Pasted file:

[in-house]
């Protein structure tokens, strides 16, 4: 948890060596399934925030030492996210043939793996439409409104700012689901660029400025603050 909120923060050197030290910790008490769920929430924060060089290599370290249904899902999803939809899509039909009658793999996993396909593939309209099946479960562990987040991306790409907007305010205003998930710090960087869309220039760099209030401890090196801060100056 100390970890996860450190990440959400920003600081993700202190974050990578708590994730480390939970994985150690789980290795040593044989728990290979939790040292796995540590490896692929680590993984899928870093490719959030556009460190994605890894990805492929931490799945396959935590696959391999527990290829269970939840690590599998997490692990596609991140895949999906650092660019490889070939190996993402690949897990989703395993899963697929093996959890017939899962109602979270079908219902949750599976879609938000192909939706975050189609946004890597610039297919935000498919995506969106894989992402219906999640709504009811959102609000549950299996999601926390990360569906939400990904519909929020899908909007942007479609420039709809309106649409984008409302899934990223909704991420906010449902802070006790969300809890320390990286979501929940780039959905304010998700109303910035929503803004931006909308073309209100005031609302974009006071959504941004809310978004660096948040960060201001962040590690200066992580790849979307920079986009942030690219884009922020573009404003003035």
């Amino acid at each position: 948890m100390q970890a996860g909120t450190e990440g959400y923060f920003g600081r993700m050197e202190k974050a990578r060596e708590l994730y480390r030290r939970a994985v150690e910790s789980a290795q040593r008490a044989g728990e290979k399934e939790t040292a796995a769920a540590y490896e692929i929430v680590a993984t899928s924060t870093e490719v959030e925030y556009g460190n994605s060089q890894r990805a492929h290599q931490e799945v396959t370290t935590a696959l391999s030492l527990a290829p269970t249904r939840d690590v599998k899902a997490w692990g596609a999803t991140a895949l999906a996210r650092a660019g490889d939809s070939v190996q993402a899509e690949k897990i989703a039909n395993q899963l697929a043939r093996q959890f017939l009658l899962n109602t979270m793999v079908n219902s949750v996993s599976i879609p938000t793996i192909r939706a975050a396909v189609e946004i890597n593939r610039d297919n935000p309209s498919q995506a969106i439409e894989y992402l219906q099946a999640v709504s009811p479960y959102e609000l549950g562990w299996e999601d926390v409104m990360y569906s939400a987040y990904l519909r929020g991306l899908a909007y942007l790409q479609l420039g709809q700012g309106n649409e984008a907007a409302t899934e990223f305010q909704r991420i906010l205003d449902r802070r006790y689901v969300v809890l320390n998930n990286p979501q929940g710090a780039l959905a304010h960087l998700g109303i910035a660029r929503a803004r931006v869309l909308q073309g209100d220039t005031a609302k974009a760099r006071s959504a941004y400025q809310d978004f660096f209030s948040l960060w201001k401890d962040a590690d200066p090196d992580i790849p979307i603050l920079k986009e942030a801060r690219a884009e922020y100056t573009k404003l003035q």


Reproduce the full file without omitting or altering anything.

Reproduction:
[in-house]
């Protein structure tokens, strides 16, 4: 948890060596399934925030030492996210043939793996439409409104700012689901660029400025603050 909120923060050197030290910790008490769920929430924060060089290599370290249904899902999803939809899509039909009658793999996993396909593939309209099946479960562990987040991306790409907007305010205003998930710090960087869309220039760099209030401890090196801060100056 100390970890996860450190990440959400920003600081993700202190974050990578708590994730480390939970994985150690789980290795040593044989728990290979939790040292796995540590490896692929680590993984899928870093490719959030556009460190994605890894990805492929931490799945396959935590696959391999527990290829269970939840690590599998997490692990596609991140895949999906650092660019490889070939190996993402690949897990989703395993899963697929093996959890017939899962109602979270079908219902949750599976879609938000192909939706975050189609946004890597610039297919935000498919995506969106894989992402219906999640709504009811959102609000549950299996999601926390990360569906939400990904519909929020899908909007942007479609420039709809309106649409984008409302899934990223909704991420906010449902802070006790969300809890320390990286979501929940780039959905304010998700109303910035929503803004931006909308073309209100005031609302974009006071959504941004809310978004660096948040960060201001962040590690200066992580790849979307920079986009942030690219884009922020573009404003003035």
């Amino acid at each position: 948890m100390q970890a996860g909120t450190e990440g959400y923060f920003g600081r993700m050197e202190k974050a990578r060596e708590l994730y480390r030290r939970a994985v150690e910790s789980a290795q040593r008490a044989g728990e290979k399934e939790t040292a796995a769920a540590y490896e692929i929430v680590a993984t899928s924060t870093e490719v959030e925030y556009g460190n994605s060089q890894r990805a492929h290599q931490e799945v396959t370290t935590a696959l391999s030492l527990a290829p269970t249904r939840d690590v599998k899902a997490w692990g596609a999803t991140a895949l999906a996210r650092a660019g490889d939809s070939v190996q993402a899509e690949k897990i989703a039909n395993q899963l697929a043939r093996q959890f017939l009658l899962n109602t979270m793999v079908n219902s949750v996993s599976i879609p938000t793996i192909r939706a975050a396909v189609e946004i890597n593939r610039d297919n935000p309209s498919q995506a969106i439409e894989y992402l219906q099946a999640v709504s009811p479960y959102e609000l549950g562990w299996e999601d926390v409104m990360y569906s939400a987040y990904l519909r929020g991306l899908a909007y942007l790409q479609l420039g709809q700012g309106n649409e984008a907007a409302t899934e990223f305010q909704r991420i906010l205003d449902r802070r006790y689901v969300v809890l320390n998930n990286p979501q929940g710090a780039l959905a304010h960087l998700g109303i910035a660029r929503a803004r931006v869309l909308q073309g209100d220039t005031a609302k974009a760099r006071s959504a941004y400025q809310d978004f660096f209030s948040l960060w201001k401890d962040a590690d200066p090196d992580i790849p979307i603050l920079k986009e942030a801060r690219a884009e922020y100056t573009k404003l003035q």